This claim also exhibits a fundamental misunderstanding of the place of civil society in democracies. Civic associations perform essential democratic roles: they limit the power of the state; they give voice to the concerns of the weak, the dispossessed and the marginalized; they pluralize, by their very existence, the public landscape; and, perhaps most importantly, they constantly remind those in power that deep democracies have an ongoing obligation to promote the civil liberties of all their citizens. Working democracies support civil societies and, yes, do so internationally as well as domestically.

Since the democratic justification for circumscribing human rights organizations does not hold water, it is hardly surprising that Shaked has fallen back on nationalistic rationales: “Financial support from foreign countries to NGOs acting in the internal Israeli sphere destabilizes the sovereignty of the State of Israel and calls into question the authority of the government elected by the public.” But here too, the Minister’s logic fails her. She not only forgets that associations she supports benefit from far greater foreign funding than the groups she wishes to debunk. More to the point, she is utterly blind to the contribution that Israeli civic organizations continue to make to Israel’s fast waning global legitimacy.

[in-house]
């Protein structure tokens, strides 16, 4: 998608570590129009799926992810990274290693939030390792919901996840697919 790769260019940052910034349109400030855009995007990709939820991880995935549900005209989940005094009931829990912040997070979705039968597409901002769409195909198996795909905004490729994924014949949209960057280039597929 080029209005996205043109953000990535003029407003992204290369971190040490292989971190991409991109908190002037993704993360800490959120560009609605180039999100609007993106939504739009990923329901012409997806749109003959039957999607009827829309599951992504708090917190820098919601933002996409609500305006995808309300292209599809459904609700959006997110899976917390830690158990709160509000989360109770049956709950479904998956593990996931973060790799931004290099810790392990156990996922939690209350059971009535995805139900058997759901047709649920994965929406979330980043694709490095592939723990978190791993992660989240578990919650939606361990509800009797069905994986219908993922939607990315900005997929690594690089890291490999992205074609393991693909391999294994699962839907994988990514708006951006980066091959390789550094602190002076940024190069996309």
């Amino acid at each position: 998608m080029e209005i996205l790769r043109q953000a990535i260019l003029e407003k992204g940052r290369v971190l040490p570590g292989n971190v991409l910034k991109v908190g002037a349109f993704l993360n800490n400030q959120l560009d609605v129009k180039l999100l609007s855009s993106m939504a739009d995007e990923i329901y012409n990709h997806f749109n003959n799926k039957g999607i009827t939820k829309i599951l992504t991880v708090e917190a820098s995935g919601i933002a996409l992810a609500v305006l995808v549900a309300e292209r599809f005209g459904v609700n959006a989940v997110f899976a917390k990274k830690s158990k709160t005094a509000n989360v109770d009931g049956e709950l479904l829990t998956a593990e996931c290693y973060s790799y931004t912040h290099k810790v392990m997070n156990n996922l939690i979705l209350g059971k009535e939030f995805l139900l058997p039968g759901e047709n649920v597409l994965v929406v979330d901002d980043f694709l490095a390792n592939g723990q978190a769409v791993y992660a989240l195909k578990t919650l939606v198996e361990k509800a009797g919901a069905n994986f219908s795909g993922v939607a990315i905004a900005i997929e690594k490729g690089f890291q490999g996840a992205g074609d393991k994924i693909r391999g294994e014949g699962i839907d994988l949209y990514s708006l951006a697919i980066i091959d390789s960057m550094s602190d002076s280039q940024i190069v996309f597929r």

So, given these contradictions, what then can possibly explain the present initiative? Clearly the answer lies squarely in the political domain: targeting human and civil rights groups — hardly proponents of the present government — is a way of placating the right margins of the ruling coalition and subduing rebellious voices in its ranks. This is yet another patently desperate move designed to maintain a faltering coalition at all costs.

Using power to silence opponents through legislation is, above all, a sign of governmental weakness. If the bill forcing civil society activists to wear badges actually passes, it will contribute directly to the present government’s determination to undermine Israel’s failing democratic order (although it won’t succeed in diminishing the ongoing determination of Israel’s homegrown democrats). It will also dishonor the memory of millions of Jews humiliated and later killed by the Jewish badge barely two generations ago. A country that claims to be a democratic state and the homeland of the Jewish people must not, under any circumstances, tag its own citizens; if it does, it cannot expect its products not to be labeled for dismissing the fundamental rights of those under its rule.

About the Author
Professor Naomi Chazan, former Deputy Speaker of the Knesset and professor (emerita) of political science at the Hebrew University, is co-director of WIPS, the Center for the Advancement of Women in the Public Sphere at the Van Leer Jerusalem Institute.